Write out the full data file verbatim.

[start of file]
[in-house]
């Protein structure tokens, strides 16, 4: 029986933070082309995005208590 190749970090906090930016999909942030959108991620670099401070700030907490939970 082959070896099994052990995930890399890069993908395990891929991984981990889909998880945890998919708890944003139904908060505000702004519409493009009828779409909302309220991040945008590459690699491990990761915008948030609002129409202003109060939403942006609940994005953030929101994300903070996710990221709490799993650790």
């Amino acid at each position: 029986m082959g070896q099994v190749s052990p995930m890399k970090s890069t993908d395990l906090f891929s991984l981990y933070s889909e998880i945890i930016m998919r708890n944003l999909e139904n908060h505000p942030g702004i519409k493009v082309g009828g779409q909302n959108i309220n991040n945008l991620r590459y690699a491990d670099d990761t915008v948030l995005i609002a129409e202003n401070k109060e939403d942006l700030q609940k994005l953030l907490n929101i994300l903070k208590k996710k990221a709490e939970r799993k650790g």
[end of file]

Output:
[in-house]
């Protein structure tokens, strides 16, 4: 029986933070082309995005208590 190749970090906090930016999909942030959108991620670099401070700030907490939970 082959070896099994052990995930890399890069993908395990891929991984981990889909998880945890998919708890944003139904908060505000702004519409493009009828779409909302309220991040945008590459690699491990990761915008948030609002129409202003109060939403942006609940994005953030929101994300903070996710990221709490799993650790």
């Amino acid at each position: 029986m082959g070896q099994v190749s052990p995930m890399k970090s890069t993908d395990l906090f891929s991984l981990y933070s889909e998880i945890i930016m998919r708890n944003l999909e139904n908060h505000p942030g702004i519409k493009v082309g009828g779409q909302n959108i309220n991040n945008l991620r590459y690699a491990d670099d990761t915008v948030l995005i609002a129409e202003n401070k109060e939403d942006l700030q609940k994005l953030l907490n929101i994300l903070k208590k996710k990221a709490e939970r799993k650790g």